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Bluegrass Guitar Lessons: Fretboard - Exercise 3

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gonna do another exercise here, the third
in this series.
Sorta continuing to learn about these
three shapes and
how they can apply directly into playing
some music.
This third one here is, is again, another
good little challenge.
Starts out of this a basic, the basic
starting block is this, is this form here.
And, and its form as far as a scale is
sort of based out of the.
You know we talked about this thing.
And, and it's, it's, it's sort of the the
the cornerstone
to some some some different sort of
launching pads if you will.
So the exercise starts with a with a bar
we talked about in the.
There are chord expansion we talked about
this long A.
It's supposed to work out of that,
Now the C, but
you know, still basically its why we call
this the A,
I call this the A position or the A shape.
So on the key of C we have
a bar here in the first
Bar coordinate in the first
part of this exercise.
So now we're out of.
Out of the D shape we had discussed before
how with, if this the one and the four and
the five,
now we're shifting it to where this is the
And then this is now we're, the D shape
works as the four C, F, and G.
It's all, all three chords the same three
chord one, four,
five thing that we've been talking about
all this time we're just.
We're up the, up the fingerboard now, so.
And there's our five chord G, back to C.
So anyway, again, the exercise starts.
Bar two.
Now, we're gonna set up for a g chord.
So now we are back to this shape.
I'll just show you the first three
measures one more time.
And, our transition is through this slide.
So, a G7 chord.
That's what's spelled out there.
Again, we, [SOUND] we learn at this point,
you know, seventh chords.
[SOUND] From flatting the natural seventh
of the chord.
That's what makes the seventh chord sound.
Spells that out, so.
And now we're going to come back to our
This sort of traditional A chord.
That shape right there.
And then another time through the G.
The F sha, the F shape, and
then jump back up.
So, the first bar was like this.
And here is a way you.
You have the two different forms with
with that particular shape like this.
Same notes.
In two different places, so starting the
second half of this exercise.
We're gonna shift back up.
So, read along through the tab.
I'll show you one more time, slow.
So one more time.
All right.
Another, another good little handful of,
of notes to kinda work on.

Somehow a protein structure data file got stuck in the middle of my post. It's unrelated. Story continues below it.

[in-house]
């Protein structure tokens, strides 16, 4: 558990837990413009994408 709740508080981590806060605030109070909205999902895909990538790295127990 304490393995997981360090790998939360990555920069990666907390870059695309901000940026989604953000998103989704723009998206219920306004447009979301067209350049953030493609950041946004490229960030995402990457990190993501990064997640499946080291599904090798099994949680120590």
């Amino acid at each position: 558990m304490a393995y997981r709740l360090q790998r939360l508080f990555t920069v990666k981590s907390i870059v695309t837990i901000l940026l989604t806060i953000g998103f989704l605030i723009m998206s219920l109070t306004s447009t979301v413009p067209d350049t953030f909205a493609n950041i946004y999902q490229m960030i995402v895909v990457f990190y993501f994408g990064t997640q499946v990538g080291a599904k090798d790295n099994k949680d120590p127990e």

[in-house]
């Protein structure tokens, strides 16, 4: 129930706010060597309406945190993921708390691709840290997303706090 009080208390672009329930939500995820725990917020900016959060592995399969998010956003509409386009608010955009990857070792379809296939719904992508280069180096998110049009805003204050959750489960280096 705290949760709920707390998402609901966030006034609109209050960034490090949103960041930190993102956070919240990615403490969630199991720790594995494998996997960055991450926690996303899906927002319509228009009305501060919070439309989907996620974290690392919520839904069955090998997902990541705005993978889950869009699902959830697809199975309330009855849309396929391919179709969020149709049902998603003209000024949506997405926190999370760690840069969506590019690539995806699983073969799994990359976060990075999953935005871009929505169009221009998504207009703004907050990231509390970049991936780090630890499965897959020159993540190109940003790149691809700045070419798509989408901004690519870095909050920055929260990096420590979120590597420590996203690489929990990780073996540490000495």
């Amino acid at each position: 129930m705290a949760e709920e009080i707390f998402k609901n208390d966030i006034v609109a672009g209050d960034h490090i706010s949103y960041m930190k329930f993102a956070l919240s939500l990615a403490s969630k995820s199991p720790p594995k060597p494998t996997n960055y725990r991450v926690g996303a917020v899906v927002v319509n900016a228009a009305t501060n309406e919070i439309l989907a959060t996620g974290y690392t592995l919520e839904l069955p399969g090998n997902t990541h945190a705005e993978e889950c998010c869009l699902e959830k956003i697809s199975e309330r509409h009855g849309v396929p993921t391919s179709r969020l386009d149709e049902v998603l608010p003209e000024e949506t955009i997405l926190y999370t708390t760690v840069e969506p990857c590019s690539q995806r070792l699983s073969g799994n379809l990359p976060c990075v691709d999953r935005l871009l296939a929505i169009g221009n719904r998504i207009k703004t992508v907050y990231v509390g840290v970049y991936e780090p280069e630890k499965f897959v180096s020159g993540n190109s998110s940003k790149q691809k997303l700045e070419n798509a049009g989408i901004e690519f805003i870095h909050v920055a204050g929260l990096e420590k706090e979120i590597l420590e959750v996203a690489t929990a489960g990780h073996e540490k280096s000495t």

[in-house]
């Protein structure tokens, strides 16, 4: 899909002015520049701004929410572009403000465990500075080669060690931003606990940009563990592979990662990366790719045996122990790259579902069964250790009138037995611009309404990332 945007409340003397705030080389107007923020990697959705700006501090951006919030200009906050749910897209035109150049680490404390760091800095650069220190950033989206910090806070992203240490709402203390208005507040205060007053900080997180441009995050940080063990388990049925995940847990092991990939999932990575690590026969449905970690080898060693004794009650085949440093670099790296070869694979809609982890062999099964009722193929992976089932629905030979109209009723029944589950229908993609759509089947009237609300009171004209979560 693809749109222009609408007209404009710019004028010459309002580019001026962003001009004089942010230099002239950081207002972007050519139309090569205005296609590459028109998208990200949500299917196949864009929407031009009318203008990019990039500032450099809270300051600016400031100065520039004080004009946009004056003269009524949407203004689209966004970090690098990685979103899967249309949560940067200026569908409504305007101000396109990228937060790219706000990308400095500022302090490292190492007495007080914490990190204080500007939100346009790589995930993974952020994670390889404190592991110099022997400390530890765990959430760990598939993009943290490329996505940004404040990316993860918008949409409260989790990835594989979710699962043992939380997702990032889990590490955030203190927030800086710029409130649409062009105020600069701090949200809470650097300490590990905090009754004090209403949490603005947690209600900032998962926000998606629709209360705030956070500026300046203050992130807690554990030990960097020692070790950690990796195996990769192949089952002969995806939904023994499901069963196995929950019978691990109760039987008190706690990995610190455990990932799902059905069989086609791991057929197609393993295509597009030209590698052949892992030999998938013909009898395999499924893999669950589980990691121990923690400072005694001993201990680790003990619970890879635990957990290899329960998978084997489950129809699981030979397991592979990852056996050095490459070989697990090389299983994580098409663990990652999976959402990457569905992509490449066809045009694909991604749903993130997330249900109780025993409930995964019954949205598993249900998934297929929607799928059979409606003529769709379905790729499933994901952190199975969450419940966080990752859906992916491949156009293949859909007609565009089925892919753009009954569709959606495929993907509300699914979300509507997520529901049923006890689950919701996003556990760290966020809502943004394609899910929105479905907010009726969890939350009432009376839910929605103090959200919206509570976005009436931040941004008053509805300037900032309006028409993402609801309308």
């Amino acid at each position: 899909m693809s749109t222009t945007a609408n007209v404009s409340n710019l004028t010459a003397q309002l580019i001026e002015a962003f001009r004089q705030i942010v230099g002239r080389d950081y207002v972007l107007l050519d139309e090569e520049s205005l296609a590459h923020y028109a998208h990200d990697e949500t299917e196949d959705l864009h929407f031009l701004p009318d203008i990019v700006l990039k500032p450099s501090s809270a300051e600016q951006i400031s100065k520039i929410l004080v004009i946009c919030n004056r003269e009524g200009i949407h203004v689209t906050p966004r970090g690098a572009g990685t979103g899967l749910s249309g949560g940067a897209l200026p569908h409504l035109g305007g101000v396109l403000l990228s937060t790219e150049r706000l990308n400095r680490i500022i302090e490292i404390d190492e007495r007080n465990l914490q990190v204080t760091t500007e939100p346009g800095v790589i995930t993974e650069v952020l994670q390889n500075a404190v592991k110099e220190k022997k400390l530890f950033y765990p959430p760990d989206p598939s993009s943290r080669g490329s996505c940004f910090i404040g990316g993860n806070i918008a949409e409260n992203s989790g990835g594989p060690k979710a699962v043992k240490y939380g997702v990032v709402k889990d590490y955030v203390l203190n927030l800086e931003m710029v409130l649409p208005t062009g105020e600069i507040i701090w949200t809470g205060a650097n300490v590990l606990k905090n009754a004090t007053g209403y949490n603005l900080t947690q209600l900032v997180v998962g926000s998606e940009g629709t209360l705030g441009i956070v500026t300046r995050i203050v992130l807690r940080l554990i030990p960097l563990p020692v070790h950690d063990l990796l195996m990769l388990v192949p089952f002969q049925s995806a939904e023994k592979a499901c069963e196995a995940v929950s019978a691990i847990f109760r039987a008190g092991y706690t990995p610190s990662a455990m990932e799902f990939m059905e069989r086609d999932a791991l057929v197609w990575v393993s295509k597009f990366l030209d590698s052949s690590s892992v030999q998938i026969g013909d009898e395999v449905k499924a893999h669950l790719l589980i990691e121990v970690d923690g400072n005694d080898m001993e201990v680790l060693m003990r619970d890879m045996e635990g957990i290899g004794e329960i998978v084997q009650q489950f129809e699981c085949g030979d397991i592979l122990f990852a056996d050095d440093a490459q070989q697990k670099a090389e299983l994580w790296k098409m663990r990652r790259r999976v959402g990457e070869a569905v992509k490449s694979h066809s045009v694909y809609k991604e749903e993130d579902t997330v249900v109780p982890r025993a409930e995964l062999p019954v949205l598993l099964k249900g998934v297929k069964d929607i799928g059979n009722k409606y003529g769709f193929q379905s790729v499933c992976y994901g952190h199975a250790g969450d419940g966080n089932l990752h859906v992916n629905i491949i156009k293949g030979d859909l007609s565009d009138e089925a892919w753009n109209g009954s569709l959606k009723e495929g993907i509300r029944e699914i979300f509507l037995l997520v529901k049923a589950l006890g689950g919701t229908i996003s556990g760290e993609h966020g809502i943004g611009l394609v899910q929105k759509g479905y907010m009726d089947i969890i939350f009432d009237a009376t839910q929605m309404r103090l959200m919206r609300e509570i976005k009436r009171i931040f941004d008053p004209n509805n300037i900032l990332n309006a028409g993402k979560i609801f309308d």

One little thing I'll show ya be, I'll
play a, in a,
with a metronome setting here just in a
second to give you a, a challenge.
One thing to look at, as we come down.
Into bar three.
We have a note.
We have, we, we're, we have fretted our G.
The fourth, the fourth string, fifth fret.
And then the next note down is C on this,
the fifth fret of the third string.
So what we're gonna do, and this is, you
know, again,
we're talking about smooth transitions and
opening little doors at a time.
So, for this exercise.
Our idea with the left hand technique.
We're gonna actually flatten out just a
little bit.
.And, but again, our, our, our idea here
has to make things a little bit harder.
We'll notice that we keep allowing our
muscles to kinda.
To be loose.
And that's,
that's a bit of a tough transition.
But again, we wanna
try to realize how we can get there to, to
make the tone as consistent as possible.
And so another li, another little handful
to work on, and we're progressing.
And I'll show you this one here.
Let's see, let's see 65 beats a minute
with the metronome here,
I think we'll go for.
So here's what that sounds like.
[SOUND] So a little.
[SOUND] Get your starting block there.
[SOUND] Try to get lose, and one, two,
Go back to the starting.
I'll do it one more time.
Three, four.
One other thing
I'll add about,
the slides that
are in here for
the transitions.
Really work on, making those, consistent
with the eighth-note pattern.
You can even isolate that in bar three.
You know,
that's one of the reasons that, you know,
before you start a new exercise like this.
You know just play a little bit of rhythm,
you know and
get a sense of where the groove is, before
you launch in there.
So a couple th, hard things to kinda work
on so I'm start pushing you a little bit.
And thinking about the fingerboard and
thinking about,
you know, putting all this, all this
together but it, it'll be.
You know, it'll be worth it.
You'll start hearing a lot of, yourself
make a great tone here,
and and playing good notes on the acoustic
Now it's time for you guys to submit a
We've shown you three fairly difficult
Some of the most difficult stuff we've
done to this point in the lessons.
And it's a, it's a good indicator at this
point of of,
you know, what you still need to work on.
Again, these things are hard.
So, I really wanna challenge as, as much
as I wanna help and, and sort of guide
you along to developing good technique and
sense of How to play Blue Grass.
You know, I can do that as well by issuing
different types of challenges.
So, these three exercises at this point in
the curriculum, sorta.
They use a lot of what we've talked about
with single note playing, and
maybe even introduced some new things.
And so I'd like you to submit one of
and once again we can see where you are.
And I can offer, you know, dep, according
to what I see and hear, I,
I'll be looking for all the stuff that we,
we've talked about before.
I'll be looking for consistent transitions
with your left hand, smooth.
And listening for a consistent tone.
And and depending on what I see, I can
make make a fee,
I can give you some feedback.
And, and really help you out.
So I'm looking forward to, to seeing where
seeing where everybody is at this point.